People often feel puzzled as to why “the happiest time of year” leaves one feeling sad, depressed, overwhelmed, angry, and lonely, especially if you are someone who has a “good life.” It doesn’t seem to make sense.
I want to pose the idea that for some people trauma gets kicked up over the holiday season. Holidays are full of memories, smells, sights, tastes, and sounds. If you had a childhood that was problematic, especially around the holidays, it is quite possible you are feeling either consciously or unconsciously activated by the holidays.
In the writings of trauma specialist Bessel Van Der Kolk, M.D., he reflects on how the body holds sensory memory even though our thinking memories of the past may be suppressed. For some, the smell of a pie baking in the oven evokes a warm feeling of yumminess. For others, the smell can be repulsive. Why is this? The body holds memory in all forms and even though we may not know the conscious memory of why we feel a particular way, it is stored inside of us. If there was an incident where an angry parent smashed a pie against the wall and flew into a rage, this may haven gotten wired into the brain and body. Pie might not invite warm feelings any longer. Especially if something like this happened repeatedly.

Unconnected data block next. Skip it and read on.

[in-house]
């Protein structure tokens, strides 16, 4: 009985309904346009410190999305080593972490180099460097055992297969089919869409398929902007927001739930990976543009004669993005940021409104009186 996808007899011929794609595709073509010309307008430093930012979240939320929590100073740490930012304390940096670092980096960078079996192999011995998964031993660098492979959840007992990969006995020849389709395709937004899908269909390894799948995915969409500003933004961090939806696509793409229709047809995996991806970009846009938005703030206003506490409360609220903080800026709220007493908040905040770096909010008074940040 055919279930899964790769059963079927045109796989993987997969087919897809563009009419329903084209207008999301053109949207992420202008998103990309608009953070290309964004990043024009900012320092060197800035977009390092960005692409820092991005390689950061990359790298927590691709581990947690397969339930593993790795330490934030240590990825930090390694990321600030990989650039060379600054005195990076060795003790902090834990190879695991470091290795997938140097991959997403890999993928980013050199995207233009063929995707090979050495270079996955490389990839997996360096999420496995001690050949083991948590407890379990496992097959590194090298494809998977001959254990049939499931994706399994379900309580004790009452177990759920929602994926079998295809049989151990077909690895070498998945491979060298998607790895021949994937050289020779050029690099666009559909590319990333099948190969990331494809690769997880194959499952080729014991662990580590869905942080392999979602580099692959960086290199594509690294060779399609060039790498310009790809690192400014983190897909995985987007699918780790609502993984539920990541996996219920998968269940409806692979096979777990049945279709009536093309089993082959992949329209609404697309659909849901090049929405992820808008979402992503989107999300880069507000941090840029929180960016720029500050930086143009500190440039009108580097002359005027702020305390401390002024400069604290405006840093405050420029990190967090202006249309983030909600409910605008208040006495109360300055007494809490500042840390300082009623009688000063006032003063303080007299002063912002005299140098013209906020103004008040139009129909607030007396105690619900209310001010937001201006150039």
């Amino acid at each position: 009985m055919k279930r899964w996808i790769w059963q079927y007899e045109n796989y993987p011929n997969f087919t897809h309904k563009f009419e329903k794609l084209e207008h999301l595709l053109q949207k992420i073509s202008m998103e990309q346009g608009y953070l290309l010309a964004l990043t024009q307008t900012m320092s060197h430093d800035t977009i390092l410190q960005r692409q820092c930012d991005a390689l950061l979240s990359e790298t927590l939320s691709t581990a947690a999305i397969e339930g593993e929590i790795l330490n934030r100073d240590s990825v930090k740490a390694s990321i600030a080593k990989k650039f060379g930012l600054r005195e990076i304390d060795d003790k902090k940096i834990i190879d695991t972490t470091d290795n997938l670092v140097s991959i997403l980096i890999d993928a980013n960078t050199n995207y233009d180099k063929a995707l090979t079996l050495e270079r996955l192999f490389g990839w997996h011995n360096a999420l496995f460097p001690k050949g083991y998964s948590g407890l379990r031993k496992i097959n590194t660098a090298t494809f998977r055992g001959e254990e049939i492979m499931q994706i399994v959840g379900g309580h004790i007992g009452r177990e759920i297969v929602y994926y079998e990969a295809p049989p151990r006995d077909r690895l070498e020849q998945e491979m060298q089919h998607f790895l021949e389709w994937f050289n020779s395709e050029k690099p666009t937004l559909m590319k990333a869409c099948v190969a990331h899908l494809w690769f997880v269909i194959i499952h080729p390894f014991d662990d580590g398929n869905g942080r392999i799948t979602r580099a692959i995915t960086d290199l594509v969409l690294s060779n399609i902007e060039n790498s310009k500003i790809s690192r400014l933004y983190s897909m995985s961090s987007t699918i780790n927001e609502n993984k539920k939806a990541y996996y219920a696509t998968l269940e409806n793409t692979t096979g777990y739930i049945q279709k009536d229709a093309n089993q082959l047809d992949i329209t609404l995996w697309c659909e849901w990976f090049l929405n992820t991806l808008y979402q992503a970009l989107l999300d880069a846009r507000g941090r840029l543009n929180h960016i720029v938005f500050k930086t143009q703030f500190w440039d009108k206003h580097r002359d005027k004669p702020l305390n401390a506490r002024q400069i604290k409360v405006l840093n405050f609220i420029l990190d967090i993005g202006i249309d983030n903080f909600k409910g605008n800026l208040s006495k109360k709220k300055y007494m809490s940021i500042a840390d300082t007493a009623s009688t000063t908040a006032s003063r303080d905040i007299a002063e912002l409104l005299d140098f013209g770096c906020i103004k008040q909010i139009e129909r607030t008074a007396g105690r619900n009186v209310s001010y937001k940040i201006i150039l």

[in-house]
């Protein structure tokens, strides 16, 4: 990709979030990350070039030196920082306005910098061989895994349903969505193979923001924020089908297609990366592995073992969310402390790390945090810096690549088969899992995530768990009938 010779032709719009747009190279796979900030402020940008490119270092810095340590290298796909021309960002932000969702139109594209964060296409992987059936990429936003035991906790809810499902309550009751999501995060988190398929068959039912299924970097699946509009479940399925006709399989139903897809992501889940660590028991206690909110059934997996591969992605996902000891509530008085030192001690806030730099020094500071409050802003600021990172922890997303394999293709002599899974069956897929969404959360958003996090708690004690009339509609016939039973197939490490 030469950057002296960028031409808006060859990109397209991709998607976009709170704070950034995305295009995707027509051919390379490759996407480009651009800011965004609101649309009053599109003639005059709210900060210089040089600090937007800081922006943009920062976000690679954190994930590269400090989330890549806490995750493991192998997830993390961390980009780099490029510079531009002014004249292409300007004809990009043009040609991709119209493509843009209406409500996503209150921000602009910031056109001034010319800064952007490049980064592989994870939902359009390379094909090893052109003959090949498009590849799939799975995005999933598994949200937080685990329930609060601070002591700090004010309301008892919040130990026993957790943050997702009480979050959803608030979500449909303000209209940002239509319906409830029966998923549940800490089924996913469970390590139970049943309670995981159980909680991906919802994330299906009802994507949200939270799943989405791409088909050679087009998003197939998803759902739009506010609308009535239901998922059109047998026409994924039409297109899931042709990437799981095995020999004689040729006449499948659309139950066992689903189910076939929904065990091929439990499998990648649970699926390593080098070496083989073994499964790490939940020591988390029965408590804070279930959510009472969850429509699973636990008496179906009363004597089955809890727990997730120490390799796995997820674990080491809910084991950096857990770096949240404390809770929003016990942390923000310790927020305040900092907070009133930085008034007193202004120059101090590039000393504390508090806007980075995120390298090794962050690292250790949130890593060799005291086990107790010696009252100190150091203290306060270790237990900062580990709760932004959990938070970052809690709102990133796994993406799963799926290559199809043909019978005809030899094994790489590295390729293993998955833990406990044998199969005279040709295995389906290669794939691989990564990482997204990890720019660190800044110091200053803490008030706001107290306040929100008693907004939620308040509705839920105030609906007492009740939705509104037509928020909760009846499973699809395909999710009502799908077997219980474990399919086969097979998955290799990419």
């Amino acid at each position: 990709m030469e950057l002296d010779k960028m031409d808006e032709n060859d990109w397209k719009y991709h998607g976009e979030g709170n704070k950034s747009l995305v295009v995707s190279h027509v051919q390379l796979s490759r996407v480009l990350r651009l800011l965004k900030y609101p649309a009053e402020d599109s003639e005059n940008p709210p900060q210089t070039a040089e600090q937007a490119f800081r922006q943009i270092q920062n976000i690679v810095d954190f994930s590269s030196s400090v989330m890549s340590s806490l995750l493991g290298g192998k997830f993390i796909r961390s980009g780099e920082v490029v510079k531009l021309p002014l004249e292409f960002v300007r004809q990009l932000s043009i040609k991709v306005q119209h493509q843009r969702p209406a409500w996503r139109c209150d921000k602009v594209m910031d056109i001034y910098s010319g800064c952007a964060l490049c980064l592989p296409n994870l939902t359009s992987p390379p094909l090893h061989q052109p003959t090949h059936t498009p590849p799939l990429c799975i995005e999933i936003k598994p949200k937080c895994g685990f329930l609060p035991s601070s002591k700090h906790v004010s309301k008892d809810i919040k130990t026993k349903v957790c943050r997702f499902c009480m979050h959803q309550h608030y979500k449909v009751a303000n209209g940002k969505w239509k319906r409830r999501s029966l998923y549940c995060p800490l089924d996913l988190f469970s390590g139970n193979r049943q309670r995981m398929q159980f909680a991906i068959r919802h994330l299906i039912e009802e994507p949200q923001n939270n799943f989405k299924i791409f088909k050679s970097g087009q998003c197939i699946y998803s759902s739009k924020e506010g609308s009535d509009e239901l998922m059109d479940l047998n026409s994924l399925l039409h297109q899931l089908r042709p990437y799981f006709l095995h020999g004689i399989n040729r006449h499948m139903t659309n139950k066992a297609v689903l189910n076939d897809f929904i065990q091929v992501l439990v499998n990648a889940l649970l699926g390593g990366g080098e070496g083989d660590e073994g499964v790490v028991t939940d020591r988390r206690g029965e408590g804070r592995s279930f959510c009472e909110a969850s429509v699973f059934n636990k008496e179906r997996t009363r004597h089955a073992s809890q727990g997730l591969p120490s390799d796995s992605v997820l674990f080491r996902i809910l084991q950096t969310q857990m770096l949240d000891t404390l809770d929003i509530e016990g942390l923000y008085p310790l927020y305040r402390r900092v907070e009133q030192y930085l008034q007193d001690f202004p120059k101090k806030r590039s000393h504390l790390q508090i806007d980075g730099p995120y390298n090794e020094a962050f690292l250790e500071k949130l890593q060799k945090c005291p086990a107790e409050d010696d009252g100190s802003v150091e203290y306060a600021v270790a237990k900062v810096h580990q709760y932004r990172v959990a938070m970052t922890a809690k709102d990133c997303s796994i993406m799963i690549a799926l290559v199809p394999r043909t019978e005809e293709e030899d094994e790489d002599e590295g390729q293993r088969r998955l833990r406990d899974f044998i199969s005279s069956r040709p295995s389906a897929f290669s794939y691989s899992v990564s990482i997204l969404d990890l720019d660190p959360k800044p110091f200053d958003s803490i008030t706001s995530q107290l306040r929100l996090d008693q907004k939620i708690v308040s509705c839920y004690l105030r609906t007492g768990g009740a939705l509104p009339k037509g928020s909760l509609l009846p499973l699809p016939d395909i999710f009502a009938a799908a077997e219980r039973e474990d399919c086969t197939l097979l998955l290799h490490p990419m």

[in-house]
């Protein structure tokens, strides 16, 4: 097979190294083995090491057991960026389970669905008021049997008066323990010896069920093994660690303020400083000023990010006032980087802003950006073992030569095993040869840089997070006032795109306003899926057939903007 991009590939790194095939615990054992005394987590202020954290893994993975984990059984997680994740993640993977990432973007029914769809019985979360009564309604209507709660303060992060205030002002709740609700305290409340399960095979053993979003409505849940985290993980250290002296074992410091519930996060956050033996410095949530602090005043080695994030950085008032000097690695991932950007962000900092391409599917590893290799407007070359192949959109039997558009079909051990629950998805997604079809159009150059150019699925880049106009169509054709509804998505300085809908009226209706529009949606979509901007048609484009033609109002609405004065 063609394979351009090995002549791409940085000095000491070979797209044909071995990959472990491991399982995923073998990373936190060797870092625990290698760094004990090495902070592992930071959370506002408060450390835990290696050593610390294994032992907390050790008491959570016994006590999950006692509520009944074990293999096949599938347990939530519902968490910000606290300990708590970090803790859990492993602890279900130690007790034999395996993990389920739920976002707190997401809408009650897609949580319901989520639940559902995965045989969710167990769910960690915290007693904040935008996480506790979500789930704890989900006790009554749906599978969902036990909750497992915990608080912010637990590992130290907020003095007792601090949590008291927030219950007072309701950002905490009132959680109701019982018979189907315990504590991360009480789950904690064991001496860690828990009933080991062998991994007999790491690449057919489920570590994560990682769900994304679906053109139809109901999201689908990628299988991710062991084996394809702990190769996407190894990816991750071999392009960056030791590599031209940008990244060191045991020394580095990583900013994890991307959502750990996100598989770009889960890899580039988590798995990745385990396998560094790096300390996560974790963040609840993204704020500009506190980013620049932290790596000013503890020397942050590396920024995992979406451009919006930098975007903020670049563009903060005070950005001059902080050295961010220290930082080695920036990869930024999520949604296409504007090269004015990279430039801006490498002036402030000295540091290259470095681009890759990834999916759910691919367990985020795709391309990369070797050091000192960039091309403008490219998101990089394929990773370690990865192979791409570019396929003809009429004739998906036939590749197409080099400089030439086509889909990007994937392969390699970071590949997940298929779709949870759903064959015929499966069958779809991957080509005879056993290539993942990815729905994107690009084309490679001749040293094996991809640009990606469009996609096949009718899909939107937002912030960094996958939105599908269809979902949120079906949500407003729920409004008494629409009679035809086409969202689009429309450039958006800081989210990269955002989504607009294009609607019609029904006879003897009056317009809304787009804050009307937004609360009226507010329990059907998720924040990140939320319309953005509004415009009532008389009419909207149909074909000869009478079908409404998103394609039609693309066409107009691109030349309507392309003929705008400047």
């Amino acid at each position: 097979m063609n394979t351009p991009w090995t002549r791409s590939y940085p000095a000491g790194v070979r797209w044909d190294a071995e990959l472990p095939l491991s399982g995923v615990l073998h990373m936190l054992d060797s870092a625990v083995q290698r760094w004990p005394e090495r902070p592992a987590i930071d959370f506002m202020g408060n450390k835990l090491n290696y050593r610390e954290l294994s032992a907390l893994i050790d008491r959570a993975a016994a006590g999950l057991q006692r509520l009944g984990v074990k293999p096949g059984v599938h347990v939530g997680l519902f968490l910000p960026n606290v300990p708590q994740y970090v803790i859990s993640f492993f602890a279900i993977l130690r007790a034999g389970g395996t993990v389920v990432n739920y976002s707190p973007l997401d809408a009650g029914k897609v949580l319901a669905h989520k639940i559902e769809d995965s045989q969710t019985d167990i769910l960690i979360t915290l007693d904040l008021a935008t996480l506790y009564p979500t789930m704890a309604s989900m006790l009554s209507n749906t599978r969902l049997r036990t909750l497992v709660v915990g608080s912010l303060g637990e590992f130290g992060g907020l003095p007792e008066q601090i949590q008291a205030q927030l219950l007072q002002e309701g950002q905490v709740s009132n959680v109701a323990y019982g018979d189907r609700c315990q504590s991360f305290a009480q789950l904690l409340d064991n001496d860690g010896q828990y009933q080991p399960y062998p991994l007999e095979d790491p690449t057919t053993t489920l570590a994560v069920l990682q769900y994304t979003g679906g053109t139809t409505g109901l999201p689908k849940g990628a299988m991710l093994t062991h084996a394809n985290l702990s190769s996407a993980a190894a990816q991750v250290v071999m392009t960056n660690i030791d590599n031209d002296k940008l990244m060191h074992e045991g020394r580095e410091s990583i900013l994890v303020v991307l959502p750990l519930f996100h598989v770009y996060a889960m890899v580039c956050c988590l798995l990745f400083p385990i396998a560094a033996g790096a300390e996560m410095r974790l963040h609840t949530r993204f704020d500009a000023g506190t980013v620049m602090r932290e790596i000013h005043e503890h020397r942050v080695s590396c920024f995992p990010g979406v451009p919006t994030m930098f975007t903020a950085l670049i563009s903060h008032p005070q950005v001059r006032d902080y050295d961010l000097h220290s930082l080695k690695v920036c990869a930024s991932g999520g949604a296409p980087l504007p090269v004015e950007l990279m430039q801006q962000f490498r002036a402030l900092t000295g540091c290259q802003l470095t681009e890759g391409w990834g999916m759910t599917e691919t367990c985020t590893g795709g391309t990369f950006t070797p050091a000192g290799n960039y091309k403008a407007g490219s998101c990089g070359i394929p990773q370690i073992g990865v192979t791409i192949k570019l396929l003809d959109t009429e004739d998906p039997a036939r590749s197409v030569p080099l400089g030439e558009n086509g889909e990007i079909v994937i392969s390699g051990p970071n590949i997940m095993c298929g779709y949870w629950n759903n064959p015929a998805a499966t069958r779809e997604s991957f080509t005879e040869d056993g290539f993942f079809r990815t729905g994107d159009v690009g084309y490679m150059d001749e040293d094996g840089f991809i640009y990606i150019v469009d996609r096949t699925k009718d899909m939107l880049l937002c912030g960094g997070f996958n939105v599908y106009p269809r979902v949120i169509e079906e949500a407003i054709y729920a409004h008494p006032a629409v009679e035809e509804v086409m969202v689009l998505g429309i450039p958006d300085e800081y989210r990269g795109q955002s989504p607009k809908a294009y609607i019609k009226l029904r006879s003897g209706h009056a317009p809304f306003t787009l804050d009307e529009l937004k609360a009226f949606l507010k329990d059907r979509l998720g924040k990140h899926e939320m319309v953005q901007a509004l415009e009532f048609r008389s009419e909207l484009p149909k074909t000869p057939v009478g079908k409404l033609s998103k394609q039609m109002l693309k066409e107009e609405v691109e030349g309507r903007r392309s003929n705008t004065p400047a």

Grief and loss is another feeling stored in the body and is often triggered around holiday time, no matter how long ago the loss was.
We are products of our past. Be kind to yourself this holiday time and reach out to those who love you if you are having a tough time. Share your stories with someone you trust and take really good care of yourself. Remember, this is a season, and seasons always change.